3. Next, identify the clitellum, a distinctive landmark. The clitellum is a section of the worm that is about 1 cm long, where it appears lighter colored and has a slightly larger circumference than the rest of the worm. It is found closer to the anterior (front) end of the worm. The end of the worm further from the clitellum is the posterior (rear) end. Most of the interesting structures are found at the anterior end of the earthworm. Posterior to the clitellum, all of the segments are essentially identical.
4. You must now carefully cut the skin of the earthworm and open it up to view internal structures without destroying them in the process. The best way to open the earthworm is with scissors. Insert the tip of the scissors about one inch posterior to the clitellum. Then lift up on the scissors to pull the skin away from the delicate structures below as you cut. Carefully cut forward from this point to the anterior end of the worm, keeping the scissors held up where they will not damage structures below. You may also cut posteriorly towards the pin holding the end of the worm in place.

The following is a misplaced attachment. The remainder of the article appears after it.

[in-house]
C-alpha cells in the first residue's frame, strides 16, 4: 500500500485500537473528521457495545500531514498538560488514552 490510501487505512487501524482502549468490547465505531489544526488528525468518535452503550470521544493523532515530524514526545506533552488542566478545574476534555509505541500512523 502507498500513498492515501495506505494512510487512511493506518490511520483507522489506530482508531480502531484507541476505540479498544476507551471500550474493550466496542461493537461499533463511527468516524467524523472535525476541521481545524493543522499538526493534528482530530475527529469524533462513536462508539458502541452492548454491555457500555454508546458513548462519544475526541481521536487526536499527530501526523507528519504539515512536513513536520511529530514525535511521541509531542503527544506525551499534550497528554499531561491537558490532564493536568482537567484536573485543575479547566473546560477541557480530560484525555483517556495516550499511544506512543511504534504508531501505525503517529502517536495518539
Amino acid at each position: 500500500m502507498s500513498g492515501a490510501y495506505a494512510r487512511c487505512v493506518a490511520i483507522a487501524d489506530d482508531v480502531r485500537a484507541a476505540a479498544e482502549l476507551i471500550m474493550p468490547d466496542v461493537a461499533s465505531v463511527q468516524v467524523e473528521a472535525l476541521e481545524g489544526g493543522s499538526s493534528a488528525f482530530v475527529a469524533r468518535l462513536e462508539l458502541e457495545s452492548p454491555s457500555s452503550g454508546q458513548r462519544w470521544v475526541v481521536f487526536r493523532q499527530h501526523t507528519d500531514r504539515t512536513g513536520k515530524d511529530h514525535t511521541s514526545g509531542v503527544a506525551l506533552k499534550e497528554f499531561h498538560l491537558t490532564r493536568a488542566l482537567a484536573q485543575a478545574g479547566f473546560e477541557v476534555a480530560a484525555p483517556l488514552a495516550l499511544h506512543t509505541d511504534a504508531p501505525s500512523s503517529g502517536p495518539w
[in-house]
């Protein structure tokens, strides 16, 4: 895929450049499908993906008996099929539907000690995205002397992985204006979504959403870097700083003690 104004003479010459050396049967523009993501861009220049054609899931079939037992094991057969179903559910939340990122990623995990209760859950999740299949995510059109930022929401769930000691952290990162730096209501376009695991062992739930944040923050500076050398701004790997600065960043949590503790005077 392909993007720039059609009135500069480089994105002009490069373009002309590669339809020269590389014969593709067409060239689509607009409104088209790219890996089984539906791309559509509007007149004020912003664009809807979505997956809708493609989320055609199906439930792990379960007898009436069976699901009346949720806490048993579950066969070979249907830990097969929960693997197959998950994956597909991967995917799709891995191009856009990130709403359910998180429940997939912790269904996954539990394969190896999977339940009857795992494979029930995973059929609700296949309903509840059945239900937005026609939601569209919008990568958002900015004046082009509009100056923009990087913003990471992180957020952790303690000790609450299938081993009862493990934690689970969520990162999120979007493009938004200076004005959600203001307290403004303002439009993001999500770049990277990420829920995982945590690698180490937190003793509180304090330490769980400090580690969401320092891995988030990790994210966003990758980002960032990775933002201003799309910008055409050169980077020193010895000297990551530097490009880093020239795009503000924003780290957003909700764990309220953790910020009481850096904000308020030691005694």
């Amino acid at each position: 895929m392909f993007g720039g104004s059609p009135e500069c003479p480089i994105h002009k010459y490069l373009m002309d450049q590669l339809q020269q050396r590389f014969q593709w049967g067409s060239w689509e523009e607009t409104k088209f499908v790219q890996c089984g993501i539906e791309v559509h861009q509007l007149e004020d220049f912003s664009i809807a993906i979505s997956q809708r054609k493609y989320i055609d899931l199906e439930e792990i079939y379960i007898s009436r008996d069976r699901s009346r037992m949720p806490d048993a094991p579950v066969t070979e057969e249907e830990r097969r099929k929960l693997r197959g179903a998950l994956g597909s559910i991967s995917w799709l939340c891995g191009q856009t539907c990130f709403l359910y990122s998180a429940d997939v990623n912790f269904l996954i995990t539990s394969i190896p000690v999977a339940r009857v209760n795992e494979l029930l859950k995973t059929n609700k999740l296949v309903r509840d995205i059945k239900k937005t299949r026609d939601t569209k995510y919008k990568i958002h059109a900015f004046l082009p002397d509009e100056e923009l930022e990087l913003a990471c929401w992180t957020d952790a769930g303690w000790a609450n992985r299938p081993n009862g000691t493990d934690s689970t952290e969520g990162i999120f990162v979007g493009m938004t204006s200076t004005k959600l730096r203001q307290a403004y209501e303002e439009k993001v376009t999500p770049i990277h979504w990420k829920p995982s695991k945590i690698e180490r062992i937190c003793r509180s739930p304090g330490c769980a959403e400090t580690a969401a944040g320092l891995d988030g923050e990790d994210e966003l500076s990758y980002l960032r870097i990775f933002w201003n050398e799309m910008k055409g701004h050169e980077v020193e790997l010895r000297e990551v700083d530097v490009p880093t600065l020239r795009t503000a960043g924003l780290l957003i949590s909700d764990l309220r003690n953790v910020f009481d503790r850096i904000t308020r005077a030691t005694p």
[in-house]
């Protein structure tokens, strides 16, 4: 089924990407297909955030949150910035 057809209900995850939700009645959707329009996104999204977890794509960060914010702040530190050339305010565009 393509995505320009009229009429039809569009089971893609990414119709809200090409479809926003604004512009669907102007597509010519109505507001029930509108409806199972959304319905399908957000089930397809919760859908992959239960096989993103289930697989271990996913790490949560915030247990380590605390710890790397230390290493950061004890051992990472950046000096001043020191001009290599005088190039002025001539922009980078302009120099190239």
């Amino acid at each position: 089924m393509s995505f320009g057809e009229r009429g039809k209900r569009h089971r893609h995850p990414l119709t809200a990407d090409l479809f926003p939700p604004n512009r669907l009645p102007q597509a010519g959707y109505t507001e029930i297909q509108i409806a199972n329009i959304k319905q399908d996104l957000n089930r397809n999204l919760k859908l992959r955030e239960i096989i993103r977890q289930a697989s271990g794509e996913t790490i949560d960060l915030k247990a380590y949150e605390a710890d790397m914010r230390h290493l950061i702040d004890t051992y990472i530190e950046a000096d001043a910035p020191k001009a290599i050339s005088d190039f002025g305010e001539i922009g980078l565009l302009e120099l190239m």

5. Pin open the incision as you cut so that the body cavity is exposed. Place the pins at such an angle that they will not obstruct your view. You may need to gently use a dissecting probe to pry the skin away from the structures below.
6. Trace the digestive system from mouth to anus, paying special attention to the sections of the digestive tract that are modified to aid in digestion: pharynx, crop, gizzard, intestine.
7. Note the size (relative to other structures) of the seminal vesicles and seminal receptacles --sperm storage areas.
8. Finally, pull the intestine out of the way to reveal the ventral nerve cord.

Draw the dissected annelid and label some of the major organs you discovered